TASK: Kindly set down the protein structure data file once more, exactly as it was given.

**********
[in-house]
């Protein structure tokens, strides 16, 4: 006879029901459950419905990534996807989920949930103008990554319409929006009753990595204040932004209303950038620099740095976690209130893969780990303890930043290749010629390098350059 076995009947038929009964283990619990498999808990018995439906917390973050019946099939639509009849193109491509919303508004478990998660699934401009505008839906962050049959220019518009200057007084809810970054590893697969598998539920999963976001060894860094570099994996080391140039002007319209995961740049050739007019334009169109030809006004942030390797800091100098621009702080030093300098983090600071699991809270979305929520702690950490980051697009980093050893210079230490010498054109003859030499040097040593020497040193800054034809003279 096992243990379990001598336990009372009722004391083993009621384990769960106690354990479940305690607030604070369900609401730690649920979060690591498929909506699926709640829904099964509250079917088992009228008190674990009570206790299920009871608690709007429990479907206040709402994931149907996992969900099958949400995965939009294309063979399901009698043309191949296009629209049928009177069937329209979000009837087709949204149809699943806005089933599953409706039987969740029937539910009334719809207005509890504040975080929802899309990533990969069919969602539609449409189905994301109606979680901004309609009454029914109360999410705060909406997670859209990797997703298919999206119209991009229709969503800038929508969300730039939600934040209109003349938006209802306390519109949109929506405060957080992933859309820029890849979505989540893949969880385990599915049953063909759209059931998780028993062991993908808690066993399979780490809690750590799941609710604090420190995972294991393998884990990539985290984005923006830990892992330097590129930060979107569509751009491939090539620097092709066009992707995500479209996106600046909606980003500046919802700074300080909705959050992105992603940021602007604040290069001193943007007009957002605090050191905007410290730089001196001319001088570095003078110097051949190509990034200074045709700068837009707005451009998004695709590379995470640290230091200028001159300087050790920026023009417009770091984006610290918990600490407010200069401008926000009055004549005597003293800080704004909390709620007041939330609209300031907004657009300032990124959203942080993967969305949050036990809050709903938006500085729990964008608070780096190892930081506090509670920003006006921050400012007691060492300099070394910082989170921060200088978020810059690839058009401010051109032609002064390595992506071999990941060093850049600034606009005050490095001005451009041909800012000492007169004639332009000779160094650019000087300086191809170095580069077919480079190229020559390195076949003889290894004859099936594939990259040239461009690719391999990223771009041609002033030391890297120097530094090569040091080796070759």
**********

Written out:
[in-house]
């Protein structure tokens, strides 16, 4: 006879029901459950419905990534996807989920949930103008990554319409929006009753990595204040932004209303950038620099740095976690209130893969780990303890930043290749010629390098350059 076995009947038929009964283990619990498999808990018995439906917390973050019946099939639509009849193109491509919303508004478990998660699934401009505008839906962050049959220019518009200057007084809810970054590893697969598998539920999963976001060894860094570099994996080391140039002007319209995961740049050739007019334009169109030809006004942030390797800091100098621009702080030093300098983090600071699991809270979305929520702690950490980051697009980093050893210079230490010498054109003859030499040097040593020497040193800054034809003279 096992243990379990001598336990009372009722004391083993009621384990769960106690354990479940305690607030604070369900609401730690649920979060690591498929909506699926709640829904099964509250079917088992009228008190674990009570206790299920009871608690709007429990479907206040709402994931149907996992969900099958949400995965939009294309063979399901009698043309191949296009629209049928009177069937329209979000009837087709949204149809699943806005089933599953409706039987969740029937539910009334719809207005509890504040975080929802899309990533990969069919969602539609449409189905994301109606979680901004309609009454029914109360999410705060909406997670859209990797997703298919999206119209991009229709969503800038929508969300730039939600934040209109003349938006209802306390519109949109929506405060957080992933859309820029890849979505989540893949969880385990599915049953063909759209059931998780028993062991993908808690066993399979780490809690750590799941609710604090420190995972294991393998884990990539985290984005923006830990892992330097590129930060979107569509751009491939090539620097092709066009992707995500479209996106600046909606980003500046919802700074300080909705959050992105992603940021602007604040290069001193943007007009957002605090050191905007410290730089001196001319001088570095003078110097051949190509990034200074045709700068837009707005451009998004695709590379995470640290230091200028001159300087050790920026023009417009770091984006610290918990600490407010200069401008926000009055004549005597003293800080704004909390709620007041939330609209300031907004657009300032990124959203942080993967969305949050036990809050709903938006500085729990964008608070780096190892930081506090509670920003006006921050400012007691060492300099070394910082989170921060200088978020810059690839058009401010051109032609002064390595992506071999990941060093850049600034606009005050490095001005451009041909800012000492007169004639332009000779160094650019000087300086191809170095580069077919480079190229020559390195076949003889290894004859099936594939990259040239461009690719391999990223771009041609002033030391890297120097530094090569040091080796070759």